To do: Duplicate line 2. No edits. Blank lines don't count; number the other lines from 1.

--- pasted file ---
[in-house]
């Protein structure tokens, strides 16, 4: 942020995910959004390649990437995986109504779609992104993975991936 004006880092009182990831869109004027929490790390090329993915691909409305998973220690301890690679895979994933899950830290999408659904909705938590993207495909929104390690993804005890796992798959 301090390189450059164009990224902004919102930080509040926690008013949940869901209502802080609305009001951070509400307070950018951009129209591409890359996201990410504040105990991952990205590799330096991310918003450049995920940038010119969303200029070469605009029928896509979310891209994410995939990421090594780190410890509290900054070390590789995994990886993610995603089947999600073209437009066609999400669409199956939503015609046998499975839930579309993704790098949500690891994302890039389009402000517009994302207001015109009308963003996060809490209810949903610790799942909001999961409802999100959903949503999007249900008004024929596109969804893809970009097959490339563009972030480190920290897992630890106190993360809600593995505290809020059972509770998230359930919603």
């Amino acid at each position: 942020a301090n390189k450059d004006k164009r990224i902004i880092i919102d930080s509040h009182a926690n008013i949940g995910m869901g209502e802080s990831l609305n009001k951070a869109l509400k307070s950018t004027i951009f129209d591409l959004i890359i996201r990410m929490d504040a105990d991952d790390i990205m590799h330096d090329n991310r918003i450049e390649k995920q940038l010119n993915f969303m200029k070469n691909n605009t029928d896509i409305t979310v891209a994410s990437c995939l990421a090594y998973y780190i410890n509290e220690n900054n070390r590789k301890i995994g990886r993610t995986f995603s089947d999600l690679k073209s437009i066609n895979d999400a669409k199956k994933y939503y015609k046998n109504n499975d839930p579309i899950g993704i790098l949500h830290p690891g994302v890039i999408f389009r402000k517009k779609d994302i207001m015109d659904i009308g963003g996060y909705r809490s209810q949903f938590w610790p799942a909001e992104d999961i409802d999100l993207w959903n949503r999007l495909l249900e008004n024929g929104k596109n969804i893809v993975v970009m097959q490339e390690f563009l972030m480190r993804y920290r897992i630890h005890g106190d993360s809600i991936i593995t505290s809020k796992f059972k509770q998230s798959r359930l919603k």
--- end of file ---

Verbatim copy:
């Protein structure tokens, strides 16, 4: 942020995910959004390649990437995986109504779609992104993975991936 004006880092009182990831869109004027929490790390090329993915691909409305998973220690301890690679895979994933899950830290999408659904909705938590993207495909929104390690993804005890796992798959 301090390189450059164009990224902004919102930080509040926690008013949940869901209502802080609305009001951070509400307070950018951009129209591409890359996201990410504040105990991952990205590799330096991310918003450049995920940038010119969303200029070469605009029928896509979310891209994410995939990421090594780190410890509290900054070390590789995994990886993610995603089947999600073209437009066609999400669409199956939503015609046998499975839930579309993704790098949500690891994302890039389009402000517009994302207001015109009308963003996060809490209810949903610790799942909001999961409802999100959903949503999007249900008004024929596109969804893809970009097959490339563009972030480190920290897992630890106190993360809600593995505290809020059972509770998230359930919603």